In some ways Lee made an astonishing success of Singapore. By turning it into a hub of financial services and a corporate-friendly, low-tax haven for international enterprises, he made his country rich. Singaporean civil servants are highly paid and relatively immune to corruption. This is perhaps the one advantage to be derived from government surveillance of every aspect of Singaporean life. A heavy emphasis on infrastructure—the superb airport, phones that might be tapped but always work—is also conducive to international business. People are properly housed, well fed, and highly educated. But can they think? That is after all the question Mr. Mahbubani poses in his book. The assumption that they cannot, for some biological or cultural reason, would surely be unconscionable. The real question is whether they are allowed to think, to think for themselves that is, to think critically and in public, as citizens. Here I would turn to something D.J. Enright once wrote, after he ran into problems with Lee’s government in 1960 when he was a professor of English literature at the University of Malaya. It still strikes me as one of the truest statements about the Singaporean condition:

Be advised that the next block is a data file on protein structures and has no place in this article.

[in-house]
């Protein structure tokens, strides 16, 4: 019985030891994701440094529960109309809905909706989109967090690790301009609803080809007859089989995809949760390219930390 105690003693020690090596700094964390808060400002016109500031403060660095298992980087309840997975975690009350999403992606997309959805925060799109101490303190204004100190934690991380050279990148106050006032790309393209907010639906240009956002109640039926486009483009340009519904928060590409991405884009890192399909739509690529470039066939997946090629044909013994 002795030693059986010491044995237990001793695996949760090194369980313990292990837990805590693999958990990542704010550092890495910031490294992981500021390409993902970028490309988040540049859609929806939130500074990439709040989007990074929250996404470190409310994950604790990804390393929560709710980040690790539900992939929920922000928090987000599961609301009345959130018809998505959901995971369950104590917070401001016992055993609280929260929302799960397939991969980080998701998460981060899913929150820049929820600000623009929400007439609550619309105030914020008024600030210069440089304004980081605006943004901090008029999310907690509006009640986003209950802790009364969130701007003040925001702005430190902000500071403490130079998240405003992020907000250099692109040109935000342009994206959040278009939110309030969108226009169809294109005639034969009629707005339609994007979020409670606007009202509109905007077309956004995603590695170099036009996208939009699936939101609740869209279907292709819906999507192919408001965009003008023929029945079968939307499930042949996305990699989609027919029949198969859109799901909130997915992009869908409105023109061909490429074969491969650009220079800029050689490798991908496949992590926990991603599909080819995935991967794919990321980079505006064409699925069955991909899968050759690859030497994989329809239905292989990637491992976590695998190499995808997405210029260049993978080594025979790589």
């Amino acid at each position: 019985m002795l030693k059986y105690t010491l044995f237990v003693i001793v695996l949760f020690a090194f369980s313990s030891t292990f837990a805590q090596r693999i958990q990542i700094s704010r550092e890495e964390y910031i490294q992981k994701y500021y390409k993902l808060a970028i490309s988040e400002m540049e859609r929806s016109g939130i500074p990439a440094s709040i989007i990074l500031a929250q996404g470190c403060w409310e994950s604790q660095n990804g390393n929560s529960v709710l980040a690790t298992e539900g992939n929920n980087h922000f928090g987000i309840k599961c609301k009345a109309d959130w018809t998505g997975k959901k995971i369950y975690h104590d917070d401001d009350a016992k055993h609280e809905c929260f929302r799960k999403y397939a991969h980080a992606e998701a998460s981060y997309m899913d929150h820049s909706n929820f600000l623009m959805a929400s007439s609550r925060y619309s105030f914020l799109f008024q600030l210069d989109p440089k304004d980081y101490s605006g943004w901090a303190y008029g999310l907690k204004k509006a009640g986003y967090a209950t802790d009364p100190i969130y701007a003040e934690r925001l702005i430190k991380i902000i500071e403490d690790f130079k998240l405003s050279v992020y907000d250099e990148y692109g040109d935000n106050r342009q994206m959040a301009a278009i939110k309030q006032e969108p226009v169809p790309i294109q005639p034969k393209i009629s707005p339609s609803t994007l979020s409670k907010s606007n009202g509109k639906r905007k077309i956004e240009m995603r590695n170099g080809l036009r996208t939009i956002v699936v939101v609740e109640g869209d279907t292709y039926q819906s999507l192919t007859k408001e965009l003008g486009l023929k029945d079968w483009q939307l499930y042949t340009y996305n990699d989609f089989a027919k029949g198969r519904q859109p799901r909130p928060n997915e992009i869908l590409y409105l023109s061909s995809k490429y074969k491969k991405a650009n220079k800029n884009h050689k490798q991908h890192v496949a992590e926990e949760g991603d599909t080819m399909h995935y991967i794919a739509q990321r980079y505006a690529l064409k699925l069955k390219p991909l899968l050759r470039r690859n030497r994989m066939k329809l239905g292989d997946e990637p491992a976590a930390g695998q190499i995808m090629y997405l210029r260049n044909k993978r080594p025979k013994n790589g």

From its inception, or perhaps one should rather say from its assumption of power, right up to the present, the P.A.P. has always had more energy than outlet, more drive than elbow-room. This is a situation apt to generate irritability in a party’s leadership and a tendency towards the disproportionate taking of umbrage. It may account for why, though P.A.P. leaders have repeatedly described the local populace as “sophisticated,” nevertheless they have often treated them like naughty or backward children.8